Shares of Microsoft (NASDAQ:MSFT) rallied 3.5% on Thursday after the company released a very positive quarterly report (press release available here). This quarter was likely CEO Steve Ballmer's last, and he finished his tenure on a high note. In fact, he may have left some investors wondering why they were so eager for him to leave. In the quarter, the company earned $0.78, which bested expectations by a dime, while revenue of $24.52 billion (which was up over 14% from last year) beat estimates by a strong $850 million. Shares had lost some momentum over the past two months as it was announced Ford (NYSE:F) CEO Alan Mulally would not be Ballmer's successor, but this report has given them a solid lift. Still, Microsoft shares have much further to go and should trade appreciably above $40 in coming months.
Let's begin with Microsoft's "Device and Consumer Hardware" unit, which performed well in the quarter thanks to the launch of the Xbox One. Revenue was up $1.9 billion or 68% to $4.7 billion. Xbox sales accounted for $1.2 billion of that gain. In the quarter, Microsoft sold 7.4 million consoles, which beat expectations which were closer to the 7 million level. Xbox One was only on sale for 5 weeks of the quarter, but the company moved an impressive 3.5 million units, giving it top market share in December. Microsoft has made a big bet on the Xbox One in the hopes of making it more than a gaming system, but an entertainment platform that will entrench the company in consumers' living rooms. Xbox One sales are strong, and it is now up to the company to leverage that to further interaction with consumers.
The Surface results remain challenged. Revenue from Surface devices more than doubled to $893 million, thanks to the launch of second generation tablets. While a doubling in sales is never a bad thing, sales doubled off a small base. After all, Apple (NASDAQ:AAPL) likely generated more than 10x that revenue from its iPads in the quarter. Surface sales are growing, but represent a very small slice of the tablet market. Moreover, the Surface is still running a loss, with a cost of revenue of $932 million. Surface sales are heading in the right direction, but there remains a long way to go before Microsoft becomes a formidable and profitable player in tablets. As Microsoft take over Nokia's (NYSE:NOK) phone unit, the company will be focusing more on consumer hardware. With a stronger presence in smartphones, Microsoft should be able to increase its sales of the Surface. While this unit isn't profitable yet, it should be in the next 3 years when Microsoft should be a major consumer hardware firm.
Microsoft's consumer licensing business was down 6% year-over-year to $5.4 billion, which is driven by declining PC sales. Overall consumer Windows revenue was down 3%, while Office consumer revenue was down 24%. The consumer PC market is weak; it is as simple as that. As a consequence, Windows revenue is likely going to continue its downward trend. Signs are pointing to a less-bad year in PCs in 2014, which will help to arrest the decline. Windows does remain extremely profitable with a gross margin of $5 billion, which accounts for over 30.5% of the entire company's gross margin. This business is best viewed as an annuity that spins off cash, which can be used to fund growth projects, buybacks, and dividends.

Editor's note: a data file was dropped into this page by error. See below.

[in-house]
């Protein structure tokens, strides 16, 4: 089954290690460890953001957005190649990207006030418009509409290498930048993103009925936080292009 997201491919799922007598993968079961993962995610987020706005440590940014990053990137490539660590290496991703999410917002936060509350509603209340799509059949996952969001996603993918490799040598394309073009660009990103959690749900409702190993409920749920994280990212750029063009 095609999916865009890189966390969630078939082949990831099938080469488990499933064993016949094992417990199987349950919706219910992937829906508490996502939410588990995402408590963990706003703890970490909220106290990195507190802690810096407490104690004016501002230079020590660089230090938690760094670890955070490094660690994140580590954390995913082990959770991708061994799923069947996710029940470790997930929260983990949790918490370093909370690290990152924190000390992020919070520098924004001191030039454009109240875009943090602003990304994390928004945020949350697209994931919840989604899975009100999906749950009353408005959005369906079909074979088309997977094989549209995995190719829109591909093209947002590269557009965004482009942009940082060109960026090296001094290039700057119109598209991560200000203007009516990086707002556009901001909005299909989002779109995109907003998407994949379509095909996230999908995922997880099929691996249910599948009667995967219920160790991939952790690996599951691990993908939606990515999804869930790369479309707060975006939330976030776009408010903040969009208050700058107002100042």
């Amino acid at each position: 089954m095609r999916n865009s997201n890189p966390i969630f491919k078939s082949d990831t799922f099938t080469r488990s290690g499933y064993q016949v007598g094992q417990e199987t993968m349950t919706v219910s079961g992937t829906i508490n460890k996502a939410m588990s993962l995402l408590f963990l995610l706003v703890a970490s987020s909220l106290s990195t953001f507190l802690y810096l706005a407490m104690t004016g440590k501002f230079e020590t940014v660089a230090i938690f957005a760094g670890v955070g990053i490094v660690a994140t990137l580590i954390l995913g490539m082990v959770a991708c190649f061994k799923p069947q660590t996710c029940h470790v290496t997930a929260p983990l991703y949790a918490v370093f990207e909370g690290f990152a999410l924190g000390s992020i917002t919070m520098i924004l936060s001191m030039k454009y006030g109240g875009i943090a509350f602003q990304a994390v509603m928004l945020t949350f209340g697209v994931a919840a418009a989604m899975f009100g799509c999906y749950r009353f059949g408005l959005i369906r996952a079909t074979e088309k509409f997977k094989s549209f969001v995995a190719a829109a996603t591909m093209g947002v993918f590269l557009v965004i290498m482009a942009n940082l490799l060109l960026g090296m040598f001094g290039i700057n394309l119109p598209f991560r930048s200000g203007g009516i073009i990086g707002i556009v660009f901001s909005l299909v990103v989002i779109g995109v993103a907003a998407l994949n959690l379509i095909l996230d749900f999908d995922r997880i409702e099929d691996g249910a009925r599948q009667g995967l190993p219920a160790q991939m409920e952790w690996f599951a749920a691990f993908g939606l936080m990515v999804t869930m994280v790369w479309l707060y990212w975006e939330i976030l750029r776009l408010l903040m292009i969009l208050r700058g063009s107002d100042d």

On the other hand, Microsoft's enterprise units performed exceptionally well. Commercial licensing revenue was up 7% to $10.89 billion thanks to stronger server and Office licenses with 11% and 5% growth. Enterprise PC demand has been far more resilient than in the consumer space, as PCs still have essential business functionalities that tablets lack. While the consumer PC market is very soft and dragging on Windows revenue, enterprise continues to be a strong point for the company and should continue moderate growth over the next three years. Microsoft's "new IT" services showed strong growth, with revenue up 28% to $1.78 billion. Most impressively, cloud revenue was up 107% to $315 million. Microsoft is entrenched in enterprise and has maintained its status as an innovator, which will continue to power strong growth.
This quarter was unambiguously strong for Microsoft. Consumer hardware continues to grow, and tablets sales will benefit from the Nokia acquisition. Consumer Windows sales are weak thanks to a soft PC market. On the other hand, enterprise is fantastic with stronger PC demand and wise investments in the cloud. After this quarter, Microsoft is on pace to earn at least $2.75 in 2014, which gives shares a multiple of 13.6x. This is in addition to a 3.11% dividend, which MSFT is committed to increase. While that valuation may seem mildly attractive, it is important to recognize that the firm has a massive cash hoard. It has cash of $84 billion on hand, with $20.6 billion in debt. Ex-cash, shares have a multiple of 10.8x. With improving operations, I would be willing to pay 13.5-15x earnings on an ex-cash basis, which translates to a share price of $44.75-$49. Even after this pop, Microsoft is an attractive long.
Disclosure: I have no positions in any stocks mentioned, and no plans to initiate any positions within the next 72 hours. I wrote this article myself, and it expresses my own opinions. I am not receiving compensation for it (other than from Seeking Alpha). I have no business relationship with any company whose stock is mentioned in this article.